NYU, Biology Department
April 19, 2011
Experimental tests of the Bicoid morphogen hypothesis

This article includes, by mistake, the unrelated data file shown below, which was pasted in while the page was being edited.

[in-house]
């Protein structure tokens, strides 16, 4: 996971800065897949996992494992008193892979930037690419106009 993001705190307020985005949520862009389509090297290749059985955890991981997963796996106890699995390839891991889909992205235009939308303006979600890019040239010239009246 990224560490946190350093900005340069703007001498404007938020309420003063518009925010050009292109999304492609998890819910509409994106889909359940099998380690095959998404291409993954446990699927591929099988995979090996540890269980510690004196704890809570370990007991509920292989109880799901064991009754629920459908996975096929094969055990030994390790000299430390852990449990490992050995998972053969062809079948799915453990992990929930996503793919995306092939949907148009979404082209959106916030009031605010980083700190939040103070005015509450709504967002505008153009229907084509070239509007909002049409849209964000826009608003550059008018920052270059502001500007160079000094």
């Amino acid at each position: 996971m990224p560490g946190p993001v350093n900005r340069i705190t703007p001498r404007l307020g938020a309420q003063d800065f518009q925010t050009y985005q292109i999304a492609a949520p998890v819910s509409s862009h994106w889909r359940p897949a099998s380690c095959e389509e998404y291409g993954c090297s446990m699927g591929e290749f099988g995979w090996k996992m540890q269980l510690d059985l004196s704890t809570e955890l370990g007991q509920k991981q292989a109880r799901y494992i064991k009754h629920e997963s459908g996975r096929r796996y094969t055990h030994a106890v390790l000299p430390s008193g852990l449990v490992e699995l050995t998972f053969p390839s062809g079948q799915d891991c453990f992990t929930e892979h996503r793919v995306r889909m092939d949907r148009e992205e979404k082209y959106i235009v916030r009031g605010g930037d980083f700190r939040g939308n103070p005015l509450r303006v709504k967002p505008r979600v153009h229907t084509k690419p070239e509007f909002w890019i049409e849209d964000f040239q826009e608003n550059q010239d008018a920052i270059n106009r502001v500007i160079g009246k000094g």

The fly body plan is established early in embryogenesis by a series of transcription factors, several of which are expressed in gradients. One transcription factor, Bicoid (Bcd), is distributed as a long-range gradient that extends along much of the anterior posterior axis. Bicoid has been proposed to provide "morphogen-like" patterning activities, and intense efforts are underway in numerous labs to quantify the gradient and mathematically model the responses of Bcd-dependent target genes. I will discuss two experimental approaches designed to directly test the most critical assumptions of the model. Briefly, our results suggest that Bcd concentration in the wildtype gradient is in excess at every position along the AP axis, and that most target genes are not positioned primarily by Bcd concentrations. We present data that support the idea that target gene registration is achieved by a network of genes that include the Bcd gradient, the terminal patterning system, and several repressor gradients that antagonize Bcd-dependent activation.